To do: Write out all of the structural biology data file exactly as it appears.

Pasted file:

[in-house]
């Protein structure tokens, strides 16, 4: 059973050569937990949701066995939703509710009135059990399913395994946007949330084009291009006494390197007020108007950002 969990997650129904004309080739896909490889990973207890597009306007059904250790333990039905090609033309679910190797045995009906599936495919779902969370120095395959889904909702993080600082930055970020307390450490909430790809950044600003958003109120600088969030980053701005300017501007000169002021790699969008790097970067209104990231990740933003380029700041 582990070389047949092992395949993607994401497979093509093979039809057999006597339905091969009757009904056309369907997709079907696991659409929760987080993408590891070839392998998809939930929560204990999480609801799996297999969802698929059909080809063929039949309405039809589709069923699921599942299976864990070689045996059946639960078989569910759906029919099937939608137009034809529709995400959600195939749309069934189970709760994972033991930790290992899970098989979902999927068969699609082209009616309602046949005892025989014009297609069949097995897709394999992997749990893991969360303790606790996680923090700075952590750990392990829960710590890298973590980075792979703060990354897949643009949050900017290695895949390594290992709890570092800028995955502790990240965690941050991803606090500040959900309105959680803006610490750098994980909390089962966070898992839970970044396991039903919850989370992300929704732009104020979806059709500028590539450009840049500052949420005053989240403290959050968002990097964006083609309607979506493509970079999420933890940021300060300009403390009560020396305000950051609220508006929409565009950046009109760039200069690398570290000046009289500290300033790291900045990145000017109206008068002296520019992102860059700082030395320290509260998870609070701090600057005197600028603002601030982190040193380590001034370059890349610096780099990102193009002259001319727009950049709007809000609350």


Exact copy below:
[in-house]
């Protein structure tokens, strides 16, 4: 059973050569937990949701066995939703509710009135059990399913395994946007949330084009291009006494390197007020108007950002 969990997650129904004309080739896909490889990973207890597009306007059904250790333990039905090609033309679910190797045995009906599936495919779902969370120095395959889904909702993080600082930055970020307390450490909430790809950044600003958003109120600088969030980053701005300017501007000169002021790699969008790097970067209104990231990740933003380029700041 582990070389047949092992395949993607994401497979093509093979039809057999006597339905091969009757009904056309369907997709079907696991659409929760987080993408590891070839392998998809939930929560204990999480609801799996297999969802698929059909080809063929039949309405039809589709069923699921599942299976864990070689045996059946639960078989569910759906029919099937939608137009034809529709995400959600195939749309069934189970709760994972033991930790290992899970098989979902999927068969699609082209009616309602046949005892025989014009297609069949097995897709394999992997749990893991969360303790606790996680923090700075952590750990392990829960710590890298973590980075792979703060990354897949643009949050900017290695895949390594290992709890570092800028995955502790990240965690941050991803606090500040959900309105959680803006610490750098994980909390089962966070898992839970970044396991039903919850989370992300929704732009104020979806059709500028590539450009840049500052949420005053989240403290959050968002990097964006083609309607979506493509970079999420933890940021300060300009403390009560020396305000950051609220508006929409565009950046009109760039200069690398570290000046009289500290300033790291900045990145000017109206008068002296520019992102860059700082030395320290509260998870609070701090600057005197600028603002601030982190040193380590001034370059890349610096780099990102193009002259001319727009950049709007809000609350």